Fawcett Comics, a division of Fawcett Publications, was one of several successful comic book publishers during the Golden Age of Comic Books in the 1940s.
A fictional universe is a self-consistent setting with events, and often other elements, that differ from the real world.
Fifty Who Made DC Great is a one shot published by DC Comics to commemorate the company's 50th anniversary in 1985.
Firestorm is the name of several fictional superheroes appearing in American comic books published by DC Comics.
The Flash (or simply Flash) is the name of several superheroes appearing in comic books published by DC Comics.
"Flash of Two Worlds!" is a landmark comic book story that was published in The Flash #123 (Sept. 1961).
Flashpoint is a 2011 comic book crossover story arc published by DC Comics.
The Forever People are a fictional group of extraterrestrial superheroes appearing in American comic books published by DC Comics.
"Fourth World" is a storyline told through a metaseries of interconnecting comic book titles written and drawn by Jack Kirby, and published by DC Comics from 1970 to 1973.
Fox Feature Syndicate (also known as Fox Comics and Fox Publications) was a comic book publisher from early in the period known to fans and historians as the Golden Age of Comic Books.
Frank Miller (born January 27, 1957) is an American comic book writer, novelist, inker, screenwriter, film director, and producer best known for his comic book stories and graphic novels such as Ronin, ''Daredevil: Born Again'', The Dark Knight Returns, Sin City, and 300.
Fredric Wertham (March 20, 1895 – November 18, 1981) was a German-American psychiatrist and author.
G.I. Combat was an American comics anthology, specializing in war comics.
Gardner Francis Cooper Fox (May 20, 1911 – December 24, 1986) was an American writer known best for creating numerous comic book characters for DC Comics.
Geoff Johns (born January 25, 1973) is an American comic book writer, television writer, television producer, film producer and screenwriter.
George Pérez (born June 9, 1954)"Contributors: George Pérez," The New Teen Titans Archives, Volume 1 (DC Comics, 1999).
Gil Kane (born Eli Katz; April 6, 1926 – January 31, 2000) was a Latvian-born American comics artist whose career spanned the 1940s to the 1990s and virtually every major comics company and character.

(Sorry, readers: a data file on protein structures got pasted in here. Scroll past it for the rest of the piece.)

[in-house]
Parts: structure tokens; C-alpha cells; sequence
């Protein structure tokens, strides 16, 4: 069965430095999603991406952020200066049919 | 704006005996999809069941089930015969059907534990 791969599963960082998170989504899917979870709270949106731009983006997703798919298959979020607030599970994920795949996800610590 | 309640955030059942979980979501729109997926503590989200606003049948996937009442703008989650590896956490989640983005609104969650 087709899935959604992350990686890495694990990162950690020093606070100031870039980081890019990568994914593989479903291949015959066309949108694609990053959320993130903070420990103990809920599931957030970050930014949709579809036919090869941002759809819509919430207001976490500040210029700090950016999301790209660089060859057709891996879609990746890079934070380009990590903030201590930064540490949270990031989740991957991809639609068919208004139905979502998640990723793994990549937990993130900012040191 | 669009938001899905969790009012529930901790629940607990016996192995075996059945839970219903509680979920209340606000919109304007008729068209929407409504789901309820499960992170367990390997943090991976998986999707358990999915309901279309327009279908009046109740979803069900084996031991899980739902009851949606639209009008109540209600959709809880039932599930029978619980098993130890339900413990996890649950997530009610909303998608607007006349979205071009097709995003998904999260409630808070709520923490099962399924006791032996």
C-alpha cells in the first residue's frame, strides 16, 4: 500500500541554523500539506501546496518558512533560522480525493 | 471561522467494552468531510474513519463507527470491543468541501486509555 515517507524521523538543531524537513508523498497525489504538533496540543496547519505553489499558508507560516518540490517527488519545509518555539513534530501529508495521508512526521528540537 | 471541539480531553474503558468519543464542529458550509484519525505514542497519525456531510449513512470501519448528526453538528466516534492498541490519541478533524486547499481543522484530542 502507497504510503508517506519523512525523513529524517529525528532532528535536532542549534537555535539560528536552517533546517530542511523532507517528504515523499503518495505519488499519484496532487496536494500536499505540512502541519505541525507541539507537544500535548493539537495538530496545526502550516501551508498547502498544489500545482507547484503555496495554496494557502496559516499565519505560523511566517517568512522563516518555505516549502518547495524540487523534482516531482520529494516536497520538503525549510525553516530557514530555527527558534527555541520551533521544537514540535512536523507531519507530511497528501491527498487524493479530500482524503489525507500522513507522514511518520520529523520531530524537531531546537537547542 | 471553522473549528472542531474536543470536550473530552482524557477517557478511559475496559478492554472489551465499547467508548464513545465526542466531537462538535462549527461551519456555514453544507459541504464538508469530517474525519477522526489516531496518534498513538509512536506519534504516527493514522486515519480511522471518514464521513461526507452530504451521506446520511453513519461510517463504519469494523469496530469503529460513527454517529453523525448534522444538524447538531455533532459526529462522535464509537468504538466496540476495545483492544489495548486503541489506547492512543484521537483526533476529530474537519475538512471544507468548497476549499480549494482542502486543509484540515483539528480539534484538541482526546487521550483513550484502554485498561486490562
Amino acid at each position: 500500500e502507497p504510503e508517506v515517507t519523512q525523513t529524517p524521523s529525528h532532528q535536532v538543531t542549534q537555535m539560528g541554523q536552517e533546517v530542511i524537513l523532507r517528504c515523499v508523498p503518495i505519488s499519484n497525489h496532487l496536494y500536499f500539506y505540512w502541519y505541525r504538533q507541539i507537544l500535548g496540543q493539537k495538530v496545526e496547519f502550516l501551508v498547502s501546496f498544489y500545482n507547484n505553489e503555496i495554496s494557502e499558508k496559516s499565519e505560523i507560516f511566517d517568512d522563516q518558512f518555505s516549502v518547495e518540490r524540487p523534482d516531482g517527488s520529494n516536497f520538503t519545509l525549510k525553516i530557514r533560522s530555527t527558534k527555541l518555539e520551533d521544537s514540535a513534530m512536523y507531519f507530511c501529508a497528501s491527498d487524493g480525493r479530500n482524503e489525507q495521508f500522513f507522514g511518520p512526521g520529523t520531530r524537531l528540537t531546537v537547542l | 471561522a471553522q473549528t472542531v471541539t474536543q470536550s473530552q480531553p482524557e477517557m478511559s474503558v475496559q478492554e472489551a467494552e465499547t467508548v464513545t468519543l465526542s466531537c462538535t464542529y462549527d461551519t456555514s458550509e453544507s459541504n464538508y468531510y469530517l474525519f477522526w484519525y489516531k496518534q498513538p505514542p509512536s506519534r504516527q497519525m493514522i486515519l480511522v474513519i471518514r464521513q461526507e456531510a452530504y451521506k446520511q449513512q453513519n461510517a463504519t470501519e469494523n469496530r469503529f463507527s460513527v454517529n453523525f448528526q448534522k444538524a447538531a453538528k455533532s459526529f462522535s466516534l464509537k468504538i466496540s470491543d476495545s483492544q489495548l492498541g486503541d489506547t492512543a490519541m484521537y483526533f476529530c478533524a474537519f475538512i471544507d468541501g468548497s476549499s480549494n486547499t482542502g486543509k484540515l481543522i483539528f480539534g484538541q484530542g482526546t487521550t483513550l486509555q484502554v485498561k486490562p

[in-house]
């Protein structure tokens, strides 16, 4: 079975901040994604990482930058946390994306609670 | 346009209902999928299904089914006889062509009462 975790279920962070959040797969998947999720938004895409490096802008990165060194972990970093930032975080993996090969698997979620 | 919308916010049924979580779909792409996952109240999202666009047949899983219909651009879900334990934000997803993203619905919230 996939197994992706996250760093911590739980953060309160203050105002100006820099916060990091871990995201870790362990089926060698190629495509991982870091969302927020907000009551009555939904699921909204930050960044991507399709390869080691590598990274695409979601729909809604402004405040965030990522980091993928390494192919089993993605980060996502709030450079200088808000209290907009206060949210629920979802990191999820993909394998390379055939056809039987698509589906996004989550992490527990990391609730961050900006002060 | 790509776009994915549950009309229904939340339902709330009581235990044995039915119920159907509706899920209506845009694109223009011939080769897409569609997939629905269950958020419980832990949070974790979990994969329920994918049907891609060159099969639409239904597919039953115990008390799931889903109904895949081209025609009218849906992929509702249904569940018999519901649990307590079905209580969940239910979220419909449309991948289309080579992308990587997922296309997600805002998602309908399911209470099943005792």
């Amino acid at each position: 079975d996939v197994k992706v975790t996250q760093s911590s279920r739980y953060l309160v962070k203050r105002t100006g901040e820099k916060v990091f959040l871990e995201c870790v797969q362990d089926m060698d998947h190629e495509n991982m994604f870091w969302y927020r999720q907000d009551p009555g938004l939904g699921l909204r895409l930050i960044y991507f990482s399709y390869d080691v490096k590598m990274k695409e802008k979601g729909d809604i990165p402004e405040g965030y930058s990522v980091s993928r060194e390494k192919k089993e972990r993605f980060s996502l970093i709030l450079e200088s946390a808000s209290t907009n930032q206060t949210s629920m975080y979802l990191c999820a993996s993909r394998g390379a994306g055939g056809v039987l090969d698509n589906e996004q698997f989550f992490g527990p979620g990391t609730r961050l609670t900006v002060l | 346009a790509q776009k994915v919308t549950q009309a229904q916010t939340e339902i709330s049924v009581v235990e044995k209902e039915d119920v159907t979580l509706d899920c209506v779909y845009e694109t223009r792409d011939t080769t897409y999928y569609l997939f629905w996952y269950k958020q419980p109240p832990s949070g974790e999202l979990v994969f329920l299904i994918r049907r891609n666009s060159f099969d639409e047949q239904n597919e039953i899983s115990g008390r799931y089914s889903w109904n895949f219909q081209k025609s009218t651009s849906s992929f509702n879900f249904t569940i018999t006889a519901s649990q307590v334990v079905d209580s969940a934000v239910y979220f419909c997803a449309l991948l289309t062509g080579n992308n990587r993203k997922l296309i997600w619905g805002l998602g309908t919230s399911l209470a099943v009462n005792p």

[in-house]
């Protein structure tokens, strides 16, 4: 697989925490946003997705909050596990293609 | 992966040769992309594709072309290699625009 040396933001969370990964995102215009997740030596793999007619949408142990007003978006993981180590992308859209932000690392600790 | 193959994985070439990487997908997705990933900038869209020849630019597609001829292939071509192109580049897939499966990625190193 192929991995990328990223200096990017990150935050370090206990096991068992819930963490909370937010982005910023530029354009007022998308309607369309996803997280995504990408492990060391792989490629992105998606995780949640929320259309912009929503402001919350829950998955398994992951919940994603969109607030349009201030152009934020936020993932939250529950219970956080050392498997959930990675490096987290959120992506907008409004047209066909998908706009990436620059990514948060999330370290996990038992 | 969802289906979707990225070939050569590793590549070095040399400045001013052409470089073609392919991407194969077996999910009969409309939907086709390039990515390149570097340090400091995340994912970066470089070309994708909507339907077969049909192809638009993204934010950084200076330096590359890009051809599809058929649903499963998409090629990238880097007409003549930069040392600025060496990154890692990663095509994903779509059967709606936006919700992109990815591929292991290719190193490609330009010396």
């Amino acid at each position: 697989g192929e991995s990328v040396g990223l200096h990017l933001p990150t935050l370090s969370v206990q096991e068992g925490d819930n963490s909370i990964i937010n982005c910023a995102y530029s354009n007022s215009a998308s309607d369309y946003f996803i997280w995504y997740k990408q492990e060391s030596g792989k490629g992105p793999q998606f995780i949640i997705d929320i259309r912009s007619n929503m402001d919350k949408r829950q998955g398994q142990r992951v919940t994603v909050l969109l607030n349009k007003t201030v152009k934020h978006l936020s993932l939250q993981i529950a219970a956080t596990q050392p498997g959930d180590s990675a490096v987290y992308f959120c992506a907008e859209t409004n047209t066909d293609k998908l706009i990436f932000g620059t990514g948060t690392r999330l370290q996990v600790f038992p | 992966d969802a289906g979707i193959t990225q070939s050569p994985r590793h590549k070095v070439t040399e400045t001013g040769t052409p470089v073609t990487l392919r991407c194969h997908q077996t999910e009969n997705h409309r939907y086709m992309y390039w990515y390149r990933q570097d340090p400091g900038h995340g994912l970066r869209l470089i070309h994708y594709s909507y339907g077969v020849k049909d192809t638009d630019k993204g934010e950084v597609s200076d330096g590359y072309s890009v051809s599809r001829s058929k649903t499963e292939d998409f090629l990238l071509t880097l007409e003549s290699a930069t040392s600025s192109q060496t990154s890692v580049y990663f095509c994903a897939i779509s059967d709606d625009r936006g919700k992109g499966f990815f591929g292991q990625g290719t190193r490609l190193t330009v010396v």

Glen Murakami (born July 27, 1968) is a Japanese American animator, animation director, and producer.
The Golden Age of Comic Books describes an era of American comic books from the late 1930s to circa 1950.
Goliath is described in the biblical Book of Samuel as a tall Philistine warrior who was defeated by young David in single combat. Post-Classical Jewish traditions stressed his status as the representative of paganism, in contrast to David, the champion of the God of Israel. Christian tradition sees in David's overcoming Goliath the victory of God's king over the enemies of God's helpless people and interprets this as prefiguring Jesus' victory over sin and the Church's victory over Satan. The phrase "David and Goliath" (or "David versus Goliath") has taken on a more popular meaning, denoting an underdog situation, a contest where a smaller, weaker opponent faces a much bigger, stronger adversary. "used to describe a situation in which a small or weak person or organization tries to defeat another much larger or stronger opponent: The game looks like it will be a David and Goliath contest.".
Google Play (previously Android Market) is a digital distribution service operated and developed by Google.
The Grand Comics Database (GCD) is an Internet-based project to build a database of comic book information through user contributions.
Grant Morrison, MBE (born 31 January 1960) is a Scottish comic book writer, and playwright.
A graphic novel is a book made up of comics content.
Green Arrow is a fictional superhero who appears in comic books published by DC Comics.
"Green Goblin Reborn!" is a 1971 Marvel Comics story arc which features Spider-Man fighting against his arch enemy Norman Osborn, the Green Goblin.
Green Lantern is the name of several superheroes appearing in American comic books published by DC Comics.
Green Lantern is a 2011 American superhero film based on the DC Comics character of the same name.
Greg Berlanti (born May 24, 1972) is an American writer and producer of film and television, and film director.
Hal Jordan, also known as Green Lantern, is a fictional superhero appearing in American comic books published by DC Comics.
Harry Donenfeld (October 17, 1893 – February 1, 1965) was an American publisher who is known primarily for being the owner of National Allied Publications, which distributed Detective Comics and Action Comics, the originator publications for the superhero characters Superman and Batman.